washingtonpost.com  > Business > Special Reports > U.S. Economy

Quick Quotes

Page 2 of 2  < Back  

Payroll Growth Jumps, Helped By Hurricanes

Employers have added jobs for 14 months in a row, for a combined total of 2.2 million since August last year. But by the end of last month, the nation had 371,000 fewer payroll jobs than when Bush was inaugurated in January 2001. If the recent average pace of job growth continues through the end of the year, that deficit would be erased by his second inauguration, in January.

The employment figures gave encouragement to many economists who had worried recently that rising energy prices would sharply depress job growth and consumer spending.

_____On the Web_____
Bureau of Labor Statistics: October 2004 Employment Situation
_____  The Economy _____

Interactive Graphic: Economy Over History
Report: The U.S. Economy




Quick Search
Search 15,000 job listings.
KEYWORDS
COUNTY
INDUSTRY
Go
Advanced Search Search by Job Function, Featured Employer and more.


"Clearly, uncertainties are diminishing and we are beginning to see some light at the end of the tunnel," said Sung Won Sohn, chief economic officer of Wells Fargo Bank, referring to oil prices and the fears of terrorism that had hung over the country in the months preceding the presidential election. Many economists had blamed such uncertainties for the sluggish job growth of the summer, which appeared to reflect continued business cautiousness despite healthy profits and cash flow.

The employment report shows the economy "is doing a little better than we thought," said James E. Glassman, senior economist at J.P. Morgan Securities Inc.

Since the hurricanes probably forced down the September employment figures somewhat, economists looked to the average gains over the past three months for a sense of the underlying trend. Employers added an average of 225,000 payroll jobs a month from August through October, a pace well above the roughly 150,000 monthly gain that many economists estimate is needed to keep up with the growth of the labor force.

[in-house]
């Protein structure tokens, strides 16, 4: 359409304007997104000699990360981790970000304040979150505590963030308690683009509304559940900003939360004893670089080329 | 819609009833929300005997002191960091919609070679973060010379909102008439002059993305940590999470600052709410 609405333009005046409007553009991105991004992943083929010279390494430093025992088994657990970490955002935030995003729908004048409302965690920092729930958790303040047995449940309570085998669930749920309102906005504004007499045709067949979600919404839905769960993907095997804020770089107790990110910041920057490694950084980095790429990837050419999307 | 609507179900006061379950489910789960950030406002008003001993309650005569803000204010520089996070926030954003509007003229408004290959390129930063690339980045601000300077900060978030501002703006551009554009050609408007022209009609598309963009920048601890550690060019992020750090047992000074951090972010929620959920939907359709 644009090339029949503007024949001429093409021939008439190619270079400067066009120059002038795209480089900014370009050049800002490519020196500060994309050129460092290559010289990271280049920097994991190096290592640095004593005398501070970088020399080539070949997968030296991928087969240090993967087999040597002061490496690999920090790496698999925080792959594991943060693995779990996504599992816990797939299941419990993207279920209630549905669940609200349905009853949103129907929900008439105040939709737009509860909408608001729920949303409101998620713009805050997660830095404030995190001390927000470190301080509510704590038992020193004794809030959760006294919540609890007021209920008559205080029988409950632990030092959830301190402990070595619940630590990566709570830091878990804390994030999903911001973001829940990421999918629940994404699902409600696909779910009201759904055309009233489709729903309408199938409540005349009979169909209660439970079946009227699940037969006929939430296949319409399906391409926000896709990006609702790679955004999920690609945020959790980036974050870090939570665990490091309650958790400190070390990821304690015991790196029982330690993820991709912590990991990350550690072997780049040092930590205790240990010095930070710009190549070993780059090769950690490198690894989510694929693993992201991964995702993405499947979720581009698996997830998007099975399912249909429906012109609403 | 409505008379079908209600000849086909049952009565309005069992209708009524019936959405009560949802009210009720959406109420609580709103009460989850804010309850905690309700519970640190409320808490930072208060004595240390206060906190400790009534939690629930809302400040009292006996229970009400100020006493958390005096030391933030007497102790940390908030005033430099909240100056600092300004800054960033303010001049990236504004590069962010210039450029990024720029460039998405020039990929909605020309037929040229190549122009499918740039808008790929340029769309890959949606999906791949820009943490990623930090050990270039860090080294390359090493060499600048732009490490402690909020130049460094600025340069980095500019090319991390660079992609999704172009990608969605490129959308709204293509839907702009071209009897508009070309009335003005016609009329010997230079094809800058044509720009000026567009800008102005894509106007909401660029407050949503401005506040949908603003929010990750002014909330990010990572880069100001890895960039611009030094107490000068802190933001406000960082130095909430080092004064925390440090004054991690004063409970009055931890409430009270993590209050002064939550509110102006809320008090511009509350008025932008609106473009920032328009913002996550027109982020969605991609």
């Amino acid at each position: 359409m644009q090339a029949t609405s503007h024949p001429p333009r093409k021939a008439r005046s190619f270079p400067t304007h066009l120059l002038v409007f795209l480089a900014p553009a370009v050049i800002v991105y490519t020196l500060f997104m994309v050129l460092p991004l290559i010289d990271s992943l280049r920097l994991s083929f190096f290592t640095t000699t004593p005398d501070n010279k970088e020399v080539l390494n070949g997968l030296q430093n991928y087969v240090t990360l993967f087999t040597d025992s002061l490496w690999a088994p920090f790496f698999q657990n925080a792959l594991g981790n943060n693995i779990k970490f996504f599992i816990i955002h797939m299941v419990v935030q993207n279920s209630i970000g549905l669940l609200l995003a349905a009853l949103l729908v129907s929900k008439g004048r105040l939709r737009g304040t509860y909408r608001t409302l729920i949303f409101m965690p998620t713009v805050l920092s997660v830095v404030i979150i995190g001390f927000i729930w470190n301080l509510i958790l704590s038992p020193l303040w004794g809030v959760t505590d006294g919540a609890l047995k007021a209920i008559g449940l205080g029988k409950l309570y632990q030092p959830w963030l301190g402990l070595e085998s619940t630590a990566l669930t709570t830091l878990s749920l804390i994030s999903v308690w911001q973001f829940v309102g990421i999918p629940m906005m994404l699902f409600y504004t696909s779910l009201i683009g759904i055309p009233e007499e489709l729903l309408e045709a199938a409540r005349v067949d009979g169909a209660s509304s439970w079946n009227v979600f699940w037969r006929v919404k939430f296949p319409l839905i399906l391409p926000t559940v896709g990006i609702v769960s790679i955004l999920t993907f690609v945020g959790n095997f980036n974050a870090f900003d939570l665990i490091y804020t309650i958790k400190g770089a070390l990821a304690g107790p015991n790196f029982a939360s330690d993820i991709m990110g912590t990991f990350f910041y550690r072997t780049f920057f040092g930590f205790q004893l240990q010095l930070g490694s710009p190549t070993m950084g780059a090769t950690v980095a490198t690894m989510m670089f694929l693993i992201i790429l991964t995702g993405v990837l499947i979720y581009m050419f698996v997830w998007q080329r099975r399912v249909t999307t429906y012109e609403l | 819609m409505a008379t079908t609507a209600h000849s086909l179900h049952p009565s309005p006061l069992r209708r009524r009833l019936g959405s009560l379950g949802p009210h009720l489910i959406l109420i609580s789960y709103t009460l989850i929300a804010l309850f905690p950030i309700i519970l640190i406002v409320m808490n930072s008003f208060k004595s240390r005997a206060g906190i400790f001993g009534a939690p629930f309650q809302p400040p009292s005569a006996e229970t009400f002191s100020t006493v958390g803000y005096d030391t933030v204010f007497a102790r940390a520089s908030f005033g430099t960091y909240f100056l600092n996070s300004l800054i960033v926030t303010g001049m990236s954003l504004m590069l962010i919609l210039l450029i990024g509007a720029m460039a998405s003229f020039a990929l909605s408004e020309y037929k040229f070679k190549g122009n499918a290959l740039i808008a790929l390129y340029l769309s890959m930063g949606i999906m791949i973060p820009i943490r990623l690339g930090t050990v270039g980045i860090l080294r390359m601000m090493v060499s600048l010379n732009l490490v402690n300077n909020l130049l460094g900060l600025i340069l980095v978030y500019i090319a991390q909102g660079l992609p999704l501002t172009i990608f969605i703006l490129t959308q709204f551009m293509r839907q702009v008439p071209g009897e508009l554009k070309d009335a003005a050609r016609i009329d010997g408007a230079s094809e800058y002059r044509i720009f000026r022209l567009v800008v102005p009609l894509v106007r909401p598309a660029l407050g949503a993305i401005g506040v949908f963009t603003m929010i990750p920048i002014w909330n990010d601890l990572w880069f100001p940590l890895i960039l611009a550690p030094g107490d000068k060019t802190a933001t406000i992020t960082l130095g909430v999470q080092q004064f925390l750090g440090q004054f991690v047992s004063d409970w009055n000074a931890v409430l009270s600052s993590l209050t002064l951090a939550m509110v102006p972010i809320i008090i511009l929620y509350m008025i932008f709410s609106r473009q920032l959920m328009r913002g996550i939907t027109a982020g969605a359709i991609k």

One of the clearest signs of the hurricanes' effects was the 71,000 construction jobs added in October -- more than one of every five new jobs -- after adjusting for seasonal variation. Many of those were added in the Southeastern states most affected by the storms.

Temporary staffing firms added 48,000 jobs, many of them to help with the post-hurricane work.

"We're seeing a pickup in jobs due to reconstruction," said Stacey Burke, spokeswoman for Labor Ready Inc., a temporary staffing firm for laborers. "Essentially anyone looking for work who is qualified could find it in [Florida] right now."

Professional- and business-services firms, schools, health care providers, retailers and employers in the leisure and hospitality industries all added jobs last month.

One weak spot was manufacturing, which shed 5,000 jobs in October, following a drop of 14,000 in September, the Labor Department report showed. The length of the average manufacturing workweek and the average weekly amount of manufacturing overtime both slipped slightly.

The unemployment rate for blacks rose to 10.7 percent last month from 10.3 percent the prior month. The rate for Hispanics and Latinos fell to 6.7 percent from 7.1 percent. White joblessness held steady at 4.7 percent.

Analysts and traders assume the Fed will lift the funds rate at its policymaking meeting Wednesday to 2 percent from 1.75 percent. That would mark the fourth consecutive quarter-percentage-point increase in the rate since June, when it was at an extremely low 1 percent. At 2 percent, the rate would still spur growth, but with less danger of fueling future inflation.

Fed officials generally believe the economic expansion is continuing on track after slowing suddenly in the early summer. But some policymakers also have suggested they might pause after Wednesday and slow the pace of subsequent rate increases if the economy loses steam.

The strong October jobs report raised the odds of another rate increase in December, several economists said.

"The Fed will keep moving in small steps," Glassman said. "The Fed's view -- that the worst is over and the economy is regaining traction -- is probably the right idea."


< Back  1 2

© 2004 The Washington Post Company